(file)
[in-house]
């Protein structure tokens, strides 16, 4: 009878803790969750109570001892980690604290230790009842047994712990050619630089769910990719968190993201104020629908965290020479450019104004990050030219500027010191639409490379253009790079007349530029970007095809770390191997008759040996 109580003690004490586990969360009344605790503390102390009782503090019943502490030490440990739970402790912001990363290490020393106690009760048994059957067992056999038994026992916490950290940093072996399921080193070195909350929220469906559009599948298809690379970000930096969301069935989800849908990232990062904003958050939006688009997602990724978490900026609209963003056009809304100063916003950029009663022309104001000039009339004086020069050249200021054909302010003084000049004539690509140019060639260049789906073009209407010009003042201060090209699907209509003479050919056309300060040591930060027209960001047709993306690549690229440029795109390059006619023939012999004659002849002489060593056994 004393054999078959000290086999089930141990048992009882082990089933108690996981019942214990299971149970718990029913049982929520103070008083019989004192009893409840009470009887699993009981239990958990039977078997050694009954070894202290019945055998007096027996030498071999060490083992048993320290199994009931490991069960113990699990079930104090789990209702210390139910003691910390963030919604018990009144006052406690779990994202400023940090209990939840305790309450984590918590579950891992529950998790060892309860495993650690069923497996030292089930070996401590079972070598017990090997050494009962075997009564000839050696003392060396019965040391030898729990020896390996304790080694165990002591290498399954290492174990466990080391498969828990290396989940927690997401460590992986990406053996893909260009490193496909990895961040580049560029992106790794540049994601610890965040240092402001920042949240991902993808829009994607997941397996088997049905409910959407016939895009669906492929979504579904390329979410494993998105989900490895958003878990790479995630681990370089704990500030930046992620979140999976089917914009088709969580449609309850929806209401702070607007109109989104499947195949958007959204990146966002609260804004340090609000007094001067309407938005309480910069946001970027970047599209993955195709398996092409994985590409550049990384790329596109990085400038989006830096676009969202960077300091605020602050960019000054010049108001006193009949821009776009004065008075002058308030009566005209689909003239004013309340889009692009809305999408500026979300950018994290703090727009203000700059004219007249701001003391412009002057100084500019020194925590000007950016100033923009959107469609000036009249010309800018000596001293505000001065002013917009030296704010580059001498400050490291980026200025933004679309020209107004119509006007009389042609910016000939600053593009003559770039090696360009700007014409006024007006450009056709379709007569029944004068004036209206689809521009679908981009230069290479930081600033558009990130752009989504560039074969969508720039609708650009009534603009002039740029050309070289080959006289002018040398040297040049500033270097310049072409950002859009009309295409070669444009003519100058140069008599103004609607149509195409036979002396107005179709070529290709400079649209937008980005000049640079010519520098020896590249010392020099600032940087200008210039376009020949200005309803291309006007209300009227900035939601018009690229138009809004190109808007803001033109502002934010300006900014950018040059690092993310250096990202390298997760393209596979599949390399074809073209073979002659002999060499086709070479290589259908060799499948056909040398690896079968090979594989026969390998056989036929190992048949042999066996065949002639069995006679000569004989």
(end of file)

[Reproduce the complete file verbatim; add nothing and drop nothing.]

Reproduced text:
[in-house]
């Protein structure tokens, strides 16, 4: 009878803790969750109570001892980690604290230790009842047994712990050619630089769910990719968190993201104020629908965290020479450019104004990050030219500027010191639409490379253009790079007349530029970007095809770390191997008759040996 109580003690004490586990969360009344605790503390102390009782503090019943502490030490440990739970402790912001990363290490020393106690009760048994059957067992056999038994026992916490950290940093072996399921080193070195909350929220469906559009599948298809690379970000930096969301069935989800849908990232990062904003958050939006688009997602990724978490900026609209963003056009809304100063916003950029009663022309104001000039009339004086020069050249200021054909302010003084000049004539690509140019060639260049789906073009209407010009003042201060090209699907209509003479050919056309300060040591930060027209960001047709993306690549690229440029795109390059006619023939012999004659002849002489060593056994 004393054999078959000290086999089930141990048992009882082990089933108690996981019942214990299971149970718990029913049982929520103070008083019989004192009893409840009470009887699993009981239990958990039977078997050694009954070894202290019945055998007096027996030498071999060490083992048993320290199994009931490991069960113990699990079930104090789990209702210390139910003691910390963030919604018990009144006052406690779990994202400023940090209990939840305790309450984590918590579950891992529950998790060892309860495993650690069923497996030292089930070996401590079972070598017990090997050494009962075997009564000839050696003392060396019965040391030898729990020896390996304790080694165990002591290498399954290492174990466990080391498969828990290396989940927690997401460590992986990406053996893909260009490193496909990895961040580049560029992106790794540049994601610890965040240092402001920042949240991902993808829009994607997941397996088997049905409910959407016939895009669906492929979504579904390329979410494993998105989900490895958003878990790479995630681990370089704990500030930046992620979140999976089917914009088709969580449609309850929806209401702070607007109109989104499947195949958007959204990146966002609260804004340090609000007094001067309407938005309480910069946001970027970047599209993955195709398996092409994985590409550049990384790329596109990085400038989006830096676009969202960077300091605020602050960019000054010049108001006193009949821009776009004065008075002058308030009566005209689909003239004013309340889009692009809305999408500026979300950018994290703090727009203000700059004219007249701001003391412009002057100084500019020194925590000007950016100033923009959107469609000036009249010309800018000596001293505000001065002013917009030296704010580059001498400050490291980026200025933004679309020209107004119509006007009389042609910016000939600053593009003559770039090696360009700007014409006024007006450009056709379709007569029944004068004036209206689809521009679908981009230069290479930081600033558009990130752009989504560039074969969508720039609708650009009534603009002039740029050309070289080959006289002018040398040297040049500033270097310049072409950002859009009309295409070669444009003519100058140069008599103004609607149509195409036979002396107005179709070529290709400079649209937008980005000049640079010519520098020896590249010392020099600032940087200008210039376009020949200005309803291309006007209300009227900035939601018009690229138009809004190109808007803001033109502002934010300006900014950018040059690092993310250096990202390298997760393209596979599949390399074809073209073979002659002999060499086709070479290589259908060799499948056909040398690896079968090979594989026969390998056989036929190992048949042999066996065949002639069995006679000569004989």